The method we will use to compute the dc conductivity was developed by  and is similar in spirit to the method used in §3.4.2 above. The DBI equations of motion imply radially conserved currents, assuming that all bulk fields are spatially homogeneous:
7.1.5 Defects and impurities
Probe Dp branes that are localized in the boundary spatial dimensions can be used to model defects or impurities that contain their own localized dynamical degrees of freedom (in the limit where these defects do not backreact on the ambient theory). A classic condensed matter model of such a system is the Kondo model, which couples a single impurity spin to a Fermi liquid. Holographic systems can generalize this class of models to describe a single impurity interacting with an ambient strongly coupled field theory. See  for a general discussion of defects coupled to higher dimensional CFTs and the relationship to probe branes.
Some aspects of Kondo physics were captured in a holographic probe brane model in . In particular, an effect analogous to the screening of the impurity spin at low temperatures in the Kondo model was realized by a holographic superconductor-type instability on the defect. The condensation of a charged scalar reduces the electric flux in the IR, leading to the impurity transforming in a lower dimensional representation of SU(N) in the IR. This is the screening.
An earlier probe brane discussion of Kondo physics can be found in . In that construction the screening of the defect degrees of freedom at strong coupling was dually described by the breakdown of the probe limit and the backreaction of the defect branes on to the geometry. Such backreaction is described by a geometric transition [526; 203] in which the brane itself disappears (the screening) and is replaced by various higher-form fluxes that thread new cycles that emerge in the geometry.
An interesting new phenomenon occurs when probe brane and anti-brane defects are placed a finite distance R apart . This is analogous to two “opposite” impurities spatially separated in the field theory description. When TR ≫ 1, each brane extends into the horizon. However, when TR ≪ 1, the minimal free energy solution corresponds to a single brane which begins and ends on the AdS boundary, only extending a finite distance into the bulk. A preliminary study of the physics of this “dimerization” transition also considered the possibility of a lattice of defects and anti-defects whose low temperature dimerization can lead to random configurations [447; 448], possibly leading to glassy physics.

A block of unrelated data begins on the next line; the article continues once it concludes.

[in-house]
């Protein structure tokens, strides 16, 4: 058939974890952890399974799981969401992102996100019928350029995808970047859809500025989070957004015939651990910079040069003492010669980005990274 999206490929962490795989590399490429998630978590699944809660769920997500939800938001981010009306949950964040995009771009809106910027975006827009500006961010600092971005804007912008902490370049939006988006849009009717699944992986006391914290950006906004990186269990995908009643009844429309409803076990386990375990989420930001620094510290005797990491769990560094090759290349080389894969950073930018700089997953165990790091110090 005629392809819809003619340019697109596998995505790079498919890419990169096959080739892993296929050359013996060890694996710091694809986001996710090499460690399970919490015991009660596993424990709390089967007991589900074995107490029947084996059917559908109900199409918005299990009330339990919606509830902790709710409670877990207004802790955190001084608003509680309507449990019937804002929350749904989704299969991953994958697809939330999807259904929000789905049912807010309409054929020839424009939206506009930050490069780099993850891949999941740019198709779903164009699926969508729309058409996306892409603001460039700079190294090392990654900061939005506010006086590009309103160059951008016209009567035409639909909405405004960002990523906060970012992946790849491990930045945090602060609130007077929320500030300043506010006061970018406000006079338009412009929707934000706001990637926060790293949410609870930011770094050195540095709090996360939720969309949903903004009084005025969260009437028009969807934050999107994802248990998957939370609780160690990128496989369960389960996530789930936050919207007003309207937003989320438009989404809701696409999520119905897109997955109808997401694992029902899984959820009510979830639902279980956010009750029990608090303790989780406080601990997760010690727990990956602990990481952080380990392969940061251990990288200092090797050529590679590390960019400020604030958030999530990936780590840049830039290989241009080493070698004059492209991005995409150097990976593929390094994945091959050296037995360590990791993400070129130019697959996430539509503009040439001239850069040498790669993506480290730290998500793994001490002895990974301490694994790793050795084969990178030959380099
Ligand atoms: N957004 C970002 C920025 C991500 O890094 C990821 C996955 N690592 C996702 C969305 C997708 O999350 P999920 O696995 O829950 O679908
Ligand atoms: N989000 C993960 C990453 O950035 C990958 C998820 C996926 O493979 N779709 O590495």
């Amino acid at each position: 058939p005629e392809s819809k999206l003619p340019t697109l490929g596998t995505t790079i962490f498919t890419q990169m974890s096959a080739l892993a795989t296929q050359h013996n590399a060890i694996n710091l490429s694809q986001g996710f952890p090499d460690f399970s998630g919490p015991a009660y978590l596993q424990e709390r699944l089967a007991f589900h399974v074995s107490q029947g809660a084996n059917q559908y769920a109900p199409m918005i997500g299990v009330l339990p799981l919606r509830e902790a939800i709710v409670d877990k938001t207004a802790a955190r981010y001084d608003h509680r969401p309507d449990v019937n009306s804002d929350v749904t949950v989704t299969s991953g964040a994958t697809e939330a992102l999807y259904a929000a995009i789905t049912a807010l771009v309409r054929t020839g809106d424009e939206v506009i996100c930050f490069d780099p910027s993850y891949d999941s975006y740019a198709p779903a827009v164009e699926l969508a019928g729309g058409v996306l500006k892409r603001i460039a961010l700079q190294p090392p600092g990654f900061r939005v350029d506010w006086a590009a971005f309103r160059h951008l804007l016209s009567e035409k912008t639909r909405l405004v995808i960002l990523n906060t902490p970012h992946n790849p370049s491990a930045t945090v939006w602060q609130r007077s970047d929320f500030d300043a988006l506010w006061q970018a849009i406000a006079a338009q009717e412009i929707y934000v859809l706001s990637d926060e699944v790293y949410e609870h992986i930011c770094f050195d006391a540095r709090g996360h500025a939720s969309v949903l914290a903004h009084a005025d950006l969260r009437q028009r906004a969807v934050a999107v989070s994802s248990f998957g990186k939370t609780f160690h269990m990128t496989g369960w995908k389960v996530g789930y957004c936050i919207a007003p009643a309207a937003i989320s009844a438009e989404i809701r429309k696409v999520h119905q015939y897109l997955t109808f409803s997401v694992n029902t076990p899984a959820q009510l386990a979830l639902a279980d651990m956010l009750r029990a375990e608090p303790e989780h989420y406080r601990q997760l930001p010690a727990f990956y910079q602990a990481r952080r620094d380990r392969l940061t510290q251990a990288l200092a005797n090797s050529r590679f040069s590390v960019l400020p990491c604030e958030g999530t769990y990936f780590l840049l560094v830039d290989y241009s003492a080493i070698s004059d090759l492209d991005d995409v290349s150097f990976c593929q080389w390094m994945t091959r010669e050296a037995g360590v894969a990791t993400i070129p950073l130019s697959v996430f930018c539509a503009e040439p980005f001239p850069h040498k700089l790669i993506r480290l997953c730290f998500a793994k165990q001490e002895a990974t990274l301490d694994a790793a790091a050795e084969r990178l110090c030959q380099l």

Rather than treating the probe branes themselves as defects, one can also consider probe brane actions (such as DBI) with inhomogeneous boundary conditions. The discussion turns out to be very similar to that in §5.10.1, and similar phenomenology holds: see e.g. [665; 427].
7.2 Disordered fixed points
It is possible that upon adding marginal or relevant disorder to a quantum field theory, there is an RG flow to a “disordered fixed point” where the disorder strength is either finite or infinite . A disordered fixed point is possible in principle because disorder breaks translation invariance at all length scales. In the case of disordered statistical field theories (in which all dimensions including ‘time’ are disordered), disordered fixed points can be accessed via standard tools that combine the replica methods with perturbative field theory: see  and references therein. However in the quantum mechanical case in which only the spatial dimensions are disordered, these methods typically do not work. This is because upon writing down the RG equations one finds [673; 479]
7.3 Out of equilibrium I: Quenches
Our focus so far has been on the nature of quantum matter at zero and nonzero temperature and density, and on the consequences of perturbing states of quantum matter a little away from equilibrium, leading to transport coefficients like the electrical conductivity. The final two subsections will briefly consider quantum matter far from equilibrium. This first section will focus on quenches in field theories in d ≥ 2 spatial dimensions, where there are almost no techniques from field theory to apply. As we will see, far from equilibrium dynamics will tend to drive quantum matter to finite temperature states. By studying dynamics in black hole backgrounds, and/or black hole formation, holographic models make it possible to treat such thermal effects from first principles. For this reason, the holographic approaches we derive below are a valuable tool, allowing for precise results beyond ‘dimensional analysis’. One caveat to keep in mind is that dissipation in holographic models is into a strongly interacting large N ‘bath’. This may or may not be the dissipative mechanism of interest in other circumstances.
A simple way to drive a system far from equilibrium is through a quantum quench. The idea is as follows: consider a time dependent Hamiltonian